Tributes for dead lawyer Greg King

PASSIONATE ABOUT JUSTICE: Greg King giving his closing address during the Ewen Macdonald case.
PASSIONATE ABOUT JUSTICE: Greg King giving his closing address during the Ewen Macdonald case.

He was known for defending notorious criminals but New Zealand lost "something very special" when high-profile lawyer Greg King was found dead on Saturday morning, a prominent Hamilton barrister says.

Fellow defence lawyer Roger Laybourn was shocked to hear Mr King's body was discovered lying face down on a grass verge in a quiet suburban street in Wellington about 10.30am.

"I'm genuinely very, very, distressed," he said.

"I still can't believe it. I had my photograph with him down at the Ferrybank building in August. We cracked some jokes together and he just seemed to be on the verge of going . . . everywhere."

Mr King's death is a suspected suicide and has been referred to the coroner.

Mr King, 43, was the theatrical criminal lawyer who successfully defended Ewen Macdonald against the charge of murdering Scott Guy and was well known for defending other high-profile criminals.

In August, Mr King spoke about the media's role in reporting the trial in front of 100 well-known guests, including Mr Laybourn, and students at the Wintec Press Club event at Hamilton's Ferrybank building.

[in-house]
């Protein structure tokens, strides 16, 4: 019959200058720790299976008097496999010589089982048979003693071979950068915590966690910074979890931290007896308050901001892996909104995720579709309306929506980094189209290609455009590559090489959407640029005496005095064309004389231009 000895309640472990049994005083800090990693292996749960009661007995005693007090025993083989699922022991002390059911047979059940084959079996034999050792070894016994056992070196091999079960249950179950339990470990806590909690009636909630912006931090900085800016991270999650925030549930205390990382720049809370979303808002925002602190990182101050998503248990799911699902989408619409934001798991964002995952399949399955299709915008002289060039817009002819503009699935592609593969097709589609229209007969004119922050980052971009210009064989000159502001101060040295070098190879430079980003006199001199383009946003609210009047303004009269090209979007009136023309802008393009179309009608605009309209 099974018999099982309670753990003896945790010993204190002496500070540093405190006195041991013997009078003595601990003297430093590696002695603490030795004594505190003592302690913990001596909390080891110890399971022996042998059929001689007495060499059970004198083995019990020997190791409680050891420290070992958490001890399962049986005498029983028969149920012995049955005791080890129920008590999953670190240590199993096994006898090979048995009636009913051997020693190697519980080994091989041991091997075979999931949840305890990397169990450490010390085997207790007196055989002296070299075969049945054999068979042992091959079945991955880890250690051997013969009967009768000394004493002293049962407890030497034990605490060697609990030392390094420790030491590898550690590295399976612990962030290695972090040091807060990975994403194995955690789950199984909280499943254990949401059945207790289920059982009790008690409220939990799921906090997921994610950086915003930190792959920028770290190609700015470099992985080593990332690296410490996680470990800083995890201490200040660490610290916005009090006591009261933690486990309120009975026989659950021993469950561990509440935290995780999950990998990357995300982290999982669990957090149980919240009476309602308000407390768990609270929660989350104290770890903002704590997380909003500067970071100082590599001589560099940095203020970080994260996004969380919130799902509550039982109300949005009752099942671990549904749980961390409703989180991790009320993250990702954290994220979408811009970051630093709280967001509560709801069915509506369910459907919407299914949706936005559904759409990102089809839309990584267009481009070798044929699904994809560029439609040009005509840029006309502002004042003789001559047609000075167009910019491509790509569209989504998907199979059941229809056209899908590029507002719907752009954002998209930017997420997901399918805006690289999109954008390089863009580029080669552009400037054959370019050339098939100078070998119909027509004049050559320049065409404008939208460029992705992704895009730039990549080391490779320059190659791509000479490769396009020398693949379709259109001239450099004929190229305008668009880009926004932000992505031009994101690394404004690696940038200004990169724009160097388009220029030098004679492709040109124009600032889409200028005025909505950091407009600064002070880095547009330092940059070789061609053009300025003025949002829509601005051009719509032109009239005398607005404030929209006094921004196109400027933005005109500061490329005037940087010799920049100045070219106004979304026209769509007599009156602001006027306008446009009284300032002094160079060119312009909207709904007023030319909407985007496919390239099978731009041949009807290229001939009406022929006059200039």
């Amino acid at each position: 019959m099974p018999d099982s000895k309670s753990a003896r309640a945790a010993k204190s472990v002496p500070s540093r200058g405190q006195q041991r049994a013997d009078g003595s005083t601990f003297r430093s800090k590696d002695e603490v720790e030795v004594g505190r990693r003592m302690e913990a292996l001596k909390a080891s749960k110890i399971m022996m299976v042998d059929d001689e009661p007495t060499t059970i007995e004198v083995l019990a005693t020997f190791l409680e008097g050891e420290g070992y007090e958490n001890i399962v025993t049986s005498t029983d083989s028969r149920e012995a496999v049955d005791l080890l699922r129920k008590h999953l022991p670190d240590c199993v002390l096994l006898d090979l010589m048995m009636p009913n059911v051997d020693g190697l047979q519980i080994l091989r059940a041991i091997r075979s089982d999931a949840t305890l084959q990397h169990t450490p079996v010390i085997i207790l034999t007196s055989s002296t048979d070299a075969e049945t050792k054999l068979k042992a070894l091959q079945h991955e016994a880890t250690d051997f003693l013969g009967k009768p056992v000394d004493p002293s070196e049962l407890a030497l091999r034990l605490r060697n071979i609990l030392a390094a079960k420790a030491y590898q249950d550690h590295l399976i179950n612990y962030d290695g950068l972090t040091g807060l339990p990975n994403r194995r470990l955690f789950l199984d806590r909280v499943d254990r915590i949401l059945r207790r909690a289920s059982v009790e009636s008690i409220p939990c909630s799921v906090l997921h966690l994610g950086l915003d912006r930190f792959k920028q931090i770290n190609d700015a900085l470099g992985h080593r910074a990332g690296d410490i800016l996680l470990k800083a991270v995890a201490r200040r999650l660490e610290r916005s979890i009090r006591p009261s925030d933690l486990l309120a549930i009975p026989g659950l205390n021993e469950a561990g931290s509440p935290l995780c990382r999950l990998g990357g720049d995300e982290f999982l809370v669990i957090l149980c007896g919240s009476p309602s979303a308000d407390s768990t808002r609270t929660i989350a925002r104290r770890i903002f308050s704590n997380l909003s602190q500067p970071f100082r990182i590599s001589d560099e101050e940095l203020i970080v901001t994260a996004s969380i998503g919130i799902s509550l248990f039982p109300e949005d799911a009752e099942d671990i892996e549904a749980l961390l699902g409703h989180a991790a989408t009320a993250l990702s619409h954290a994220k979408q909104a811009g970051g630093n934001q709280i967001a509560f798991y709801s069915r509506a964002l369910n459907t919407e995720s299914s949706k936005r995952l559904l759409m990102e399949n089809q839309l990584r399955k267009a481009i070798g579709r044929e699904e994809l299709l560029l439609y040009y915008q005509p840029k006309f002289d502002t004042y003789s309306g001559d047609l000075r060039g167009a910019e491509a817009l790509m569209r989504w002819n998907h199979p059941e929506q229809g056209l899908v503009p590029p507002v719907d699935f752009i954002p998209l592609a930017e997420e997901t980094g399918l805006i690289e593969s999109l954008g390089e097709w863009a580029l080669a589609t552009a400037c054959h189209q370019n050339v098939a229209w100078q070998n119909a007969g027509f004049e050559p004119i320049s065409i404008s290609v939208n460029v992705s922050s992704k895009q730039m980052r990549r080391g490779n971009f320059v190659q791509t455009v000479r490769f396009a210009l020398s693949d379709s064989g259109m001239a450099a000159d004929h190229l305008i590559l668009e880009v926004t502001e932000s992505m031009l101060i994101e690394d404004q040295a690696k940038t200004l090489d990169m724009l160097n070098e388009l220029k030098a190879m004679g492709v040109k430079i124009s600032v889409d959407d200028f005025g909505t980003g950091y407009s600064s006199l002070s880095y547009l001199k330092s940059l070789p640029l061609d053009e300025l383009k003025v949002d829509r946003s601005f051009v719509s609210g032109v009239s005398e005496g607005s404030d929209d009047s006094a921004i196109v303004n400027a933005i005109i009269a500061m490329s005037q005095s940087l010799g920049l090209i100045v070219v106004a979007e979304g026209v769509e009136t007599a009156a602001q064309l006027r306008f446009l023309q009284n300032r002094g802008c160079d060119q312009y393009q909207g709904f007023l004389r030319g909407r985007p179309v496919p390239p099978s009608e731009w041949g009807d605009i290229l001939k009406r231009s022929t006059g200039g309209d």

Mr Laybourn first got to know Mr King while taking part in an episode of The Court Report television show that Mr King hosted on the now defunct TVNZ7.

Mr Laybourn warmed to Mr King immediately.

He recognised in him a kind of kindred spirit who had travelled down the same rocky defence lawyer road.

The pair stayed in touch regularly after the show aired.

They were like "a couple of old battle veterans" sharing notes, Mr Laybourn recalled.

"It was great to sit and talk to somebody who is passionate about his job. Because if you're a defence lawyer you believe you are playing a vital democratic function. And you genuinely do because you see the inequalities that come through the courts."

Mr Laybourn said the pair shared a perception that the New Zealand public are often misread - despite political affiliations, Kiwis believe in fairness in the courts and that a person has the right to defend themselves.

"I thought [King] was somebody who was balancing the negative reports that just seem to constantly turn out from politicians and various media outlets about the role of a defence lawyer.

"He managed to convey, in a very human sense, the importance of the role and the importance of it to a viable democracy. As a colleague, I found that inspirational and something I was extremely grateful for."

Mr Laybourn regarded Mr King as the epitome of professionalism, a man of enormous energy and someone who could manage many fingers in many pies.

The real mark of of a lawyer's ability in Mr Laybourn's book is success in appeal courts and for Mr King to have succeeded twice in the Privy Council was "astonishing".

"That makes him very, very special."

The father of two young children - Pippa, 5, and Millie, 4 - Mr King ran a practice with his wife, Catherine Milnes-King, out of Lower Hutt.

As well as Ewen Macdonald, he acted for Clayton Weatherston, John Barlow, Scott Watson and Bruce Howse.

Waikato Times